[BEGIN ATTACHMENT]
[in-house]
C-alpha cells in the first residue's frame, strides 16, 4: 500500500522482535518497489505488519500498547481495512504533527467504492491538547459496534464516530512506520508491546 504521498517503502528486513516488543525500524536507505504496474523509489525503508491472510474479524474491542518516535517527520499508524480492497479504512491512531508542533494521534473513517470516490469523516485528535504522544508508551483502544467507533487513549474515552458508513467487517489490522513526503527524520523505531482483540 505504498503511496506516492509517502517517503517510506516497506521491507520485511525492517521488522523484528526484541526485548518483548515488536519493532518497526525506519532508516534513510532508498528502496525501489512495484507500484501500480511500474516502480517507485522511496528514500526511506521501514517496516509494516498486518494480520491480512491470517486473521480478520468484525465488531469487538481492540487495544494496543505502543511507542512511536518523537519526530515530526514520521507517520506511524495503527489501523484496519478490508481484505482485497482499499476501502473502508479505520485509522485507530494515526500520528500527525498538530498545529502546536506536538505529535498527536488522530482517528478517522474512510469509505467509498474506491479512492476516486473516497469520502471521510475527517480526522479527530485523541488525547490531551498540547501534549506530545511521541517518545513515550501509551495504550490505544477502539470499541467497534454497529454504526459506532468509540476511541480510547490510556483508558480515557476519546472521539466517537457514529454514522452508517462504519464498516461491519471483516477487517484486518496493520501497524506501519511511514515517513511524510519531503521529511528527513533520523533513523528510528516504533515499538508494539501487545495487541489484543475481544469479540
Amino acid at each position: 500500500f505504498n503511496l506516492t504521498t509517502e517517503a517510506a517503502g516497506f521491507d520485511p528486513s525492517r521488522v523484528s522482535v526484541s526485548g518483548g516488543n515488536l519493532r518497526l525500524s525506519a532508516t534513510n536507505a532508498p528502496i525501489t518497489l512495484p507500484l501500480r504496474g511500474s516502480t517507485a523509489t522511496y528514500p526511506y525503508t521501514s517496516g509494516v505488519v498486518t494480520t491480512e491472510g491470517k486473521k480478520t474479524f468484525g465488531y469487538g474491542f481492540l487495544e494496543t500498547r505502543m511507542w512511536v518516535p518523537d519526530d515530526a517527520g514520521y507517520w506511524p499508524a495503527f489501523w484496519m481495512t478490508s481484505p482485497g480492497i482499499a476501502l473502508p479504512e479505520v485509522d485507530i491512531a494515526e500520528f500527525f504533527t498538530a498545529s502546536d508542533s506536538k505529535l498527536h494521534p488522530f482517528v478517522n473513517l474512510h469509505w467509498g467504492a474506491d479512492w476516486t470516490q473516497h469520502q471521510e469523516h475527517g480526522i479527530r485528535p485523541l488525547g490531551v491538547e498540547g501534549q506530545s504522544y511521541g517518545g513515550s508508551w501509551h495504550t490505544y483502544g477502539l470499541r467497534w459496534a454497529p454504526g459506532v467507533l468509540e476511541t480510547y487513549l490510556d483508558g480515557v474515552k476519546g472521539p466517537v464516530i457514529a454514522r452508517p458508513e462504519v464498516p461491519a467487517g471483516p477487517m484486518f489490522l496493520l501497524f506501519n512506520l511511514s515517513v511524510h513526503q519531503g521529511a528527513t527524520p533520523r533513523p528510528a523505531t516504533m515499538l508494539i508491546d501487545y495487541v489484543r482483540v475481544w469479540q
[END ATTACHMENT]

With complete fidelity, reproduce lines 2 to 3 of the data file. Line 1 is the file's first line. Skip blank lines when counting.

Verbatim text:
C-alpha cells in the first residue's frame, strides 16, 4: 500500500522482535518497489505488519500498547481495512504533527467504492491538547459496534464516530512506520508491546 504521498517503502528486513516488543525500524536507505504496474523509489525503508491472510474479524474491542518516535517527520499508524480492497479504512491512531508542533494521534473513517470516490469523516485528535504522544508508551483502544467507533487513549474515552458508513467487517489490522513526503527524520523505531482483540 505504498503511496506516492509517502517517503517510506516497506521491507520485511525492517521488522523484528526484541526485548518483548515488536519493532518497526525506519532508516534513510532508498528502496525501489512495484507500484501500480511500474516502480517507485522511496528514500526511506521501514517496516509494516498486518494480520491480512491470517486473521480478520468484525465488531469487538481492540487495544494496543505502543511507542512511536518523537519526530515530526514520521507517520506511524495503527489501523484496519478490508481484505482485497482499499476501502473502508479505520485509522485507530494515526500520528500527525498538530498545529502546536506536538505529535498527536488522530482517528478517522474512510469509505467509498474506491479512492476516486473516497469520502471521510475527517480526522479527530485523541488525547490531551498540547501534549506530545511521541517518545513515550501509551495504550490505544477502539470499541467497534454497529454504526459506532468509540476511541480510547490510556483508558480515557476519546472521539466517537457514529454514522452508517462504519464498516461491519471483516477487517484486518496493520501497524506501519511511514515517513511524510519531503521529511528527513533520523533513523528510528516504533515499538508494539501487545495487541489484543475481544469479540
Amino acid at each position: 500500500f505504498n503511496l506516492t504521498t509517502e517517503a517510506a517503502g516497506f521491507d520485511p528486513s525492517r521488522v523484528s522482535v526484541s526485548g518483548g516488543n515488536l519493532r518497526l525500524s525506519a532508516t534513510n536507505a532508498p528502496i525501489t518497489l512495484p507500484l501500480r504496474g511500474s516502480t517507485a523509489t522511496y528514500p526511506y525503508t521501514s517496516g509494516v505488519v498486518t494480520t491480512e491472510g491470517k486473521k480478520t474479524f468484525g465488531y469487538g474491542f481492540l487495544e494496543t500498547r505502543m511507542w512511536v518516535p518523537d519526530d515530526a517527520g514520521y507517520w506511524p499508524a495503527f489501523w484496519m481495512t478490508s481484505p482485497g480492497i482499499a476501502l473502508p479504512e479505520v485509522d485507530i491512531a494515526e500520528f500527525f504533527t498538530a498545529s502546536d508542533s506536538k505529535l498527536h494521534p488522530f482517528v478517522n473513517l474512510h469509505w467509498g467504492a474506491d479512492w476516486t470516490q473516497h469520502q471521510e469523516h475527517g480526522i479527530r485528535p485523541l488525547g490531551v491538547e498540547g501534549q506530545s504522544y511521541g517518545g513515550s508508551w501509551h495504550t490505544y483502544g477502539l470499541r467497534w459496534a454497529p454504526g459506532v467507533l468509540e476511541t480510547y487513549l490510556d483508558g480515557v474515552k476519546g472521539p466517537v464516530i457514529a454514522r452508517p458508513e462504519v464498516p461491519a467487517g471483516p477487517m484486518f489490522l496493520l501497524f506501519n512506520l511511514s515517513v511524510h513526503q519531503g521529511a528527513t527524520p533520523r533513523p528510528a523505531t516504533m515499538l508494539i508491546d501487545y495487541v489484543r482483540v475481544w469479540q